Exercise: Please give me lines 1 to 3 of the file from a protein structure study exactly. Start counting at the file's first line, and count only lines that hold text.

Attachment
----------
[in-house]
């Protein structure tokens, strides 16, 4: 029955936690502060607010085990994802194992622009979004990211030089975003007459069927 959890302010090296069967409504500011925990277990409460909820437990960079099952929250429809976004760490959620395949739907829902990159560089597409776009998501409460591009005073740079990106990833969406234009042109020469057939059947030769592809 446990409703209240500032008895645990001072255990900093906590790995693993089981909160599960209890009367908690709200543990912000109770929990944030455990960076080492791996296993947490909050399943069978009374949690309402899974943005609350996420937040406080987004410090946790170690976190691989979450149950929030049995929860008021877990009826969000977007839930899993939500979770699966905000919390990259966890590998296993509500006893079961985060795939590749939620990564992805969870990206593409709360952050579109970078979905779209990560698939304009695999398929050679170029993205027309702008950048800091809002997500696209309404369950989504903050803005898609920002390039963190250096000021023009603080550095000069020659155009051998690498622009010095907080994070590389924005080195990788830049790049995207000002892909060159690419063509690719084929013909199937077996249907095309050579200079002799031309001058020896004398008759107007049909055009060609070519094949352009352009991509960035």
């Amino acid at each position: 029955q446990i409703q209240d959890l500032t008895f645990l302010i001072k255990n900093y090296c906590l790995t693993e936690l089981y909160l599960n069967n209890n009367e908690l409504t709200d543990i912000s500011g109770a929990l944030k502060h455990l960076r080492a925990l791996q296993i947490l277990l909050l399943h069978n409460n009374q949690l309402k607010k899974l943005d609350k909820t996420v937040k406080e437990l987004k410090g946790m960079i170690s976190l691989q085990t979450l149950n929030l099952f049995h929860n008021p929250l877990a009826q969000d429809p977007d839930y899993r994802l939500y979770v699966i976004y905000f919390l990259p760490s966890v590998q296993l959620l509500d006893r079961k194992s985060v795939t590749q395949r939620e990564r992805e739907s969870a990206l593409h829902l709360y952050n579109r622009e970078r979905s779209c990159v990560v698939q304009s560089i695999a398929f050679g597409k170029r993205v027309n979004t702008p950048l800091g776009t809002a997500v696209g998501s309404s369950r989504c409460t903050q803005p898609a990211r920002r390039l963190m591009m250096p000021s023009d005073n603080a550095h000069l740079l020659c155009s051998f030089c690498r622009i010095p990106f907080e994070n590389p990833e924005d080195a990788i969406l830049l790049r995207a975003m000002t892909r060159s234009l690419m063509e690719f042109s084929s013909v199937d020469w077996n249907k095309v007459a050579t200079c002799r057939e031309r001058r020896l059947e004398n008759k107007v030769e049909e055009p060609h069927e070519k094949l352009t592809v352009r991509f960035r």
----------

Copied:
[in-house]
């Protein structure tokens, strides 16, 4: 029955936690502060607010085990994802194992622009979004990211030089975003007459069927 959890302010090296069967409504500011925990277990409460909820437990960079099952929250429809976004760490959620395949739907829902990159560089597409776009998501409460591009005073740079990106990833969406234009042109020469057939059947030769592809 446990409703209240500032008895645990001072255990900093906590790995693993089981909160599960209890009367908690709200543990912000109770929990944030455990960076080492791996296993947490909050399943069978009374949690309402899974943005609350996420937040406080987004410090946790170690976190691989979450149950929030049995929860008021877990009826969000977007839930899993939500979770699966905000919390990259966890590998296993509500006893079961985060795939590749939620990564992805969870990206593409709360952050579109970078979905779209990560698939304009695999398929050679170029993205027309702008950048800091809002997500696209309404369950989504903050803005898609920002390039963190250096000021023009603080550095000069020659155009051998690498622009010095907080994070590389924005080195990788830049790049995207000002892909060159690419063509690719084929013909199937077996249907095309050579200079002799031309001058020896004398008759107007049909055009060609070519094949352009352009991509960035």
């Amino acid at each position: 029955q446990i409703q209240d959890l500032t008895f645990l302010i001072k255990n900093y090296c906590l790995t693993e936690l089981y909160l599960n069967n209890n009367e908690l409504t709200d543990i912000s500011g109770a929990l944030k502060h455990l960076r080492a925990l791996q296993i947490l277990l909050l399943h069978n409460n009374q949690l309402k607010k899974l943005d609350k909820t996420v937040k406080e437990l987004k410090g946790m960079i170690s976190l691989q085990t979450l149950n929030l099952f049995h929860n008021p929250l877990a009826q969000d429809p977007d839930y899993r994802l939500y979770v699966i976004y905000f919390l990259p760490s966890v590998q296993l959620l509500d006893r079961k194992s985060v795939t590749q395949r939620e990564r992805e739907s969870a990206l593409h829902l709360y952050n579109r622009e970078r979905s779209c990159v990560v698939q304009s560089i695999a398929f050679g597409k170029r993205v027309n979004t702008p950048l800091g776009t809002a997500v696209g998501s309404s369950r989504c409460t903050q803005p898609a990211r920002r390039l963190m591009m250096p000021s023009d005073n603080a550095h000069l740079l020659c155009s051998f030089c690498r622009i010095p990106f907080e994070n590389p990833e924005d080195a990788i969406l830049l790049r995207a975003m000002t892909r060159s234009l690419m063509e690719f042109s084929s013909v199937d020469w077996n249907k095309v007459a050579t200079c002799r057939e031309r001058r020896l059947e004398n008759k107007v030769e049909e055009p060609h069927e070519k094949l352009t592809v352009r991509f960035r």